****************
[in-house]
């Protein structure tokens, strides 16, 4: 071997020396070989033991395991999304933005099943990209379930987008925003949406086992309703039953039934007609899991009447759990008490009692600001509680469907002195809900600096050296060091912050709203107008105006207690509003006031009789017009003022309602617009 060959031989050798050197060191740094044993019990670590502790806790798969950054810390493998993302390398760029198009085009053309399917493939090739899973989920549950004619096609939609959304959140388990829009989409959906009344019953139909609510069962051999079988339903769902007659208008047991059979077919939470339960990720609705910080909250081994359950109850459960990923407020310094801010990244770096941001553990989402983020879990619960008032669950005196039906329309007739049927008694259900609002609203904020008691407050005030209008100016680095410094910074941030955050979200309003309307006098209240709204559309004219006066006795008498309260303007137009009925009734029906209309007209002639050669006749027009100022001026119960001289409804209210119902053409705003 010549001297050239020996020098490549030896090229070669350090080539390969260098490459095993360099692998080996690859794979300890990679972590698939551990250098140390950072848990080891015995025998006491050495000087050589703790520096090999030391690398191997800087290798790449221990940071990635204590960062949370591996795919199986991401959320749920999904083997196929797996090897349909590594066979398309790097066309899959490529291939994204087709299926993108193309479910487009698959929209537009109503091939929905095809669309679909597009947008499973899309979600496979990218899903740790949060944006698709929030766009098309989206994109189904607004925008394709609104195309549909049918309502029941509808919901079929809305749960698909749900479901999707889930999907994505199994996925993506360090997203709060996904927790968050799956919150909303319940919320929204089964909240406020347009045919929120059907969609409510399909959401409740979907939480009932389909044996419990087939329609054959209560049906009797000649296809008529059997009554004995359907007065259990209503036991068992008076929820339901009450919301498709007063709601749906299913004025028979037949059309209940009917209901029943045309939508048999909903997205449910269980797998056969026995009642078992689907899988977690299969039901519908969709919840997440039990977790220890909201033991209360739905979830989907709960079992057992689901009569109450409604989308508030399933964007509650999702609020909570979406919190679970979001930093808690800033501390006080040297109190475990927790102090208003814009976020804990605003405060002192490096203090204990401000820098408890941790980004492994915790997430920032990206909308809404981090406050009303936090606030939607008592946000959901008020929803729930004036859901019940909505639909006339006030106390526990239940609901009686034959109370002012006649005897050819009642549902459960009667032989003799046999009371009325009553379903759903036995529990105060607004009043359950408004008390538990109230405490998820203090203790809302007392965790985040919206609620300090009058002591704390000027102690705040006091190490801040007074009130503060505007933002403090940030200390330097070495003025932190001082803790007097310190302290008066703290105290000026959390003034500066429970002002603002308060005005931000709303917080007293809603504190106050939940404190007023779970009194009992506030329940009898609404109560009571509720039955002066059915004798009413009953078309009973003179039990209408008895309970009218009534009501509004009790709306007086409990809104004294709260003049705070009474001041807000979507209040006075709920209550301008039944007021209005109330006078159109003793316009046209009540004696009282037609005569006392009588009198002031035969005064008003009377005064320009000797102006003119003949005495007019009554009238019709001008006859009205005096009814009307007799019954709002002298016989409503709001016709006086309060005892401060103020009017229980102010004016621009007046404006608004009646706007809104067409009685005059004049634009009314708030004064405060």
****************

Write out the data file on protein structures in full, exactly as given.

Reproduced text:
[in-house]
């Protein structure tokens, strides 16, 4: 071997020396070989033991395991999304933005099943990209379930987008925003949406086992309703039953039934007609899991009447759990008490009692600001509680469907002195809900600096050296060091912050709203107008105006207690509003006031009789017009003022309602617009 060959031989050798050197060191740094044993019990670590502790806790798969950054810390493998993302390398760029198009085009053309399917493939090739899973989920549950004619096609939609959304959140388990829009989409959906009344019953139909609510069962051999079988339903769902007659208008047991059979077919939470339960990720609705910080909250081994359950109850459960990923407020310094801010990244770096941001553990989402983020879990619960008032669950005196039906329309007739049927008694259900609002609203904020008691407050005030209008100016680095410094910074941030955050979200309003309307006098209240709204559309004219006066006795008498309260303007137009009925009734029906209309007209002639050669006749027009100022001026119960001289409804209210119902053409705003 010549001297050239020996020098490549030896090229070669350090080539390969260098490459095993360099692998080996690859794979300890990679972590698939551990250098140390950072848990080891015995025998006491050495000087050589703790520096090999030391690398191997800087290798790449221990940071990635204590960062949370591996795919199986991401959320749920999904083997196929797996090897349909590594066979398309790097066309899959490529291939994204087709299926993108193309479910487009698959929209537009109503091939929905095809669309679909597009947008499973899309979600496979990218899903740790949060944006698709929030766009098309989206994109189904607004925008394709609104195309549909049918309502029941509808919901079929809305749960698909749900479901999707889930999907994505199994996925993506360090997203709060996904927790968050799956919150909303319940919320929204089964909240406020347009045919929120059907969609409510399909959401409740979907939480009932389909044996419990087939329609054959209560049906009797000649296809008529059997009554004995359907007065259990209503036991068992008076929820339901009450919301498709007063709601749906299913004025028979037949059309209940009917209901029943045309939508048999909903997205449910269980797998056969026995009642078992689907899988977690299969039901519908969709919840997440039990977790220890909201033991209360739905979830989907709960079992057992689901009569109450409604989308508030399933964007509650999702609020909570979406919190679970979001930093808690800033501390006080040297109190475990927790102090208003814009976020804990605003405060002192490096203090204990401000820098408890941790980004492994915790997430920032990206909308809404981090406050009303936090606030939607008592946000959901008020929803729930004036859901019940909505639909006339006030106390526990239940609901009686034959109370002012006649005897050819009642549902459960009667032989003799046999009371009325009553379903759903036995529990105060607004009043359950408004008390538990109230405490998820203090203790809302007392965790985040919206609620300090009058002591704390000027102690705040006091190490801040007074009130503060505007933002403090940030200390330097070495003025932190001082803790007097310190302290008066703290105290000026959390003034500066429970002002603002308060005005931000709303917080007293809603504190106050939940404190007023779970009194009992506030329940009898609404109560009571509720039955002066059915004798009413009953078309009973003179039990209408008895309970009218009534009501509004009790709306007086409990809104004294709260003049705070009474001041807000979507209040006075709920209550301008039944007021209005109330006078159109003793316009046209009540004696009282037609005569006392009588009198002031035969005064008003009377005064320009000797102006003119003949005495007019009554009238019709001008006859009205005096009814009307007799019954709002002298016989409503709001016709006086309060005892401060103020009017229980102010004016621009007046404006608004009646706007809104067409009685005059004049634009009314708030004064405060």